February 10, 1954.
Appeal from the District Court, Wood County, T. C. Chadick, J.
Coffee, Cain, Read McCracken, Dallas, for petitioner.
Russell Perkins, Mount Pleasant, Touchstone, Long Bernays, Dallas, for respondents.
Petitioner filed suit in the District Court of Wood County, Texas, against respondents for damages to petitioner's land situated in Wood County, Texas. There is no controversy between the parties as to whether the suit is one for damages done to land situated in Wood County, Texas. Respondents filed pleas of privilege to be sued in the various counties of their respective residences, and petitioner duly controverted these pleas of privilege relying upon exceptions (9) and (14) of Article 1995, Vernon's Annotated Civil Statutes, to maintain venue of the suit in Wood County, Texas. It is conceded by all parties that the pleas of privilege and controverting affidavits are all in due and ancient form, and legally sufficient to join issue on the matter of venue. Upon a hearing in the trial court, petitioner proved the following: (a) plaintiff's original petition was introduced showing the nature of the suit to be purely for recovery of damages to plaintiff's land; (b) all controverting pleas were introduced which referred to and adopted plaintiff's original petition; (c) plaintiff testified (and this fact has not been disputed) that his land was located in Wood County, Texas, the county wherein his suit was filed, and that the suit was for recovery of damages to his lands, specifically, for burning his timber, grass, and fence posts, and destroying his dwelling, barns, and other improvements. The trial court overruled the pleas of privilege. Upon appeal, the Court of Civil Appeals, on the authority of Talco Asphalt Refining Co. v. McCann, Tex.Civ.App., 149 S.W.2d 150, no writ history, and cases following that holding, reversed and remanded the cause to the trial court. Tex.Civ.App., 261 S.W.2d 459.
The question to be decided is whether the plaintiff in a suit for recovery of damages to land, in order to establish venue facts sufficient to defeat a plea of privilege, must, in addition to proving the land to be located in the county wherein suit is filed, establish by evidence, other than plaintiff's petition, that the defendant or defendants are at least prima facie liable for such damages as sued for in the petition. The answer is 'no.' As stated in the Court of Civil Appeals decision, the cases by the various Courts of Civil Appeals are in conflict. The case of Cowden v. Cowden, 143 Tex. 446, 186 S.W.2d 69, 71 after setting out what constitutes venue facts, as defined in Compton v. Elliott, 126 Tex. 232, 88 S.W.2d 91, 93, proceeds to state the venue facts which must be established in order for plaintiff to maintain his suit in the county where the land is located, in the following language:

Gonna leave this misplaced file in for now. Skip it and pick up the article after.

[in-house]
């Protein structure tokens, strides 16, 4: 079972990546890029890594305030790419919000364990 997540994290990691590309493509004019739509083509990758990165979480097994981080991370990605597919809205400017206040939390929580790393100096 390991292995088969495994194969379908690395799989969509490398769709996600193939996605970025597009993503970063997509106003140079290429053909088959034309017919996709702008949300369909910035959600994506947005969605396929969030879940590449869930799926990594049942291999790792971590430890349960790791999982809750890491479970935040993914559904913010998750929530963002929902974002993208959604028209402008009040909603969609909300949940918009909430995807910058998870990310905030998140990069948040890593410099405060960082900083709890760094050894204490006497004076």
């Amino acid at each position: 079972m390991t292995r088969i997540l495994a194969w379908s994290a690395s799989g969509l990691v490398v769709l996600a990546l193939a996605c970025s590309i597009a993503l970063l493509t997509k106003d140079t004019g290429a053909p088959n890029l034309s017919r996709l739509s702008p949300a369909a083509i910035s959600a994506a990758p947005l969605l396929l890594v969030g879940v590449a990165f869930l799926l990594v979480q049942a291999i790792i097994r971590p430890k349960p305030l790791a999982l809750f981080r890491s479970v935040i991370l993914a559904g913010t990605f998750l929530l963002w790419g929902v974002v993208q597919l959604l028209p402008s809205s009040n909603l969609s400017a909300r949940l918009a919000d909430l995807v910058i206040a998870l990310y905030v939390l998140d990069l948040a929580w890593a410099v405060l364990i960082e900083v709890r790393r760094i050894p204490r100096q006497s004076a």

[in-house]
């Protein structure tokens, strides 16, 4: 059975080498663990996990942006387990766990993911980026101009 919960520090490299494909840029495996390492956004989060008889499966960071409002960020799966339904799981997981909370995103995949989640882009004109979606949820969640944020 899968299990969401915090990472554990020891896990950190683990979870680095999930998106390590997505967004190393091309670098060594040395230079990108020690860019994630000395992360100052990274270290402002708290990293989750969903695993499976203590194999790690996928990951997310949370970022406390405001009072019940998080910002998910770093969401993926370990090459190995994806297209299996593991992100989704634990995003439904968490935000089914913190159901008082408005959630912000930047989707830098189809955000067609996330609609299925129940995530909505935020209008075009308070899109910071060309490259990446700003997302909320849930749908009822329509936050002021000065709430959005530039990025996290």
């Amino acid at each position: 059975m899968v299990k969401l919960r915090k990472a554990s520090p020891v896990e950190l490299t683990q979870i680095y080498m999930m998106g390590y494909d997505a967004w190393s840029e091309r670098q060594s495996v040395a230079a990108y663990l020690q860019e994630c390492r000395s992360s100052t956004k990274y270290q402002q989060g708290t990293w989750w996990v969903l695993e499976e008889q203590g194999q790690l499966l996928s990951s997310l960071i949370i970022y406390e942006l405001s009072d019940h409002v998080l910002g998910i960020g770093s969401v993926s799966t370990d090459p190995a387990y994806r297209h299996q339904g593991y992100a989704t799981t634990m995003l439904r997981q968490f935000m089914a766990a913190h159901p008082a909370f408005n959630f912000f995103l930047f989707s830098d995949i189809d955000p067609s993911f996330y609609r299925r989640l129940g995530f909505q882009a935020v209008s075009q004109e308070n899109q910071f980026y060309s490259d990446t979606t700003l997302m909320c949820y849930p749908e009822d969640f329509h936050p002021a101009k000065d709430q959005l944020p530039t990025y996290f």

"Applicable provisions of exception 14 which appellant invokes to maintain his suit in Midland county are: `Suits for the recovery of lands or damages thereto * * * must be brought in the county in which the land, or a part thereof, may lie.' So the venue facts he had to establish were but two, namely, (1) that his was a suit for recovery of land and for damages thereto and (2) that a part of the land lay in Midland county. `What more proof should plaintiff be required to make in order to maintain venue than that his action is clearly one of trespass to try title * * * and that the land is situated in the county where suit is filed? Nothing short of proof of these facts would hold the venue, and we can conceive of nothing more as being required.' Higginbotham-Bailey-Logan Co. v. Hancock, Tex.Civ.App., 4 S.W.2d 583, 584. Appellant's pleadings showed that he was suing to recover lands and for damages thereto. The proof showed that a part of the land was situated in Midland county. Therefore, as to the part so situated, he had done all that the law required him to do to defeat the plea of privilege."
Respondent says the Cowden case is not applicable to the present case because the Cowden case was one for the recovery of land, whereas this cause is one for damages to land. Exception (14) to Article 1995 uses the language 'suits for the recovery of land or damages thereto.' We see no ground for any distinction between the two kinds of suits involving land.
To the extent that the Talco case, supra, and those cases cited by the Court of Civil Appeals as following the Talco doctrine, are in conflict with this opinion they should no longer be regarded as authority. The correct rule is stated in Advanced Exploration Co., Inc. v. Spires, Tex.Civ.App., 256 S.W.2d 247, no writ history, and those cases therein cited as authority for its holding.
The judgment of the Court of Civil Appeals is hereby reversed and the judgment of the District Court of Wood County, Texas, is hereby in all things affirmed.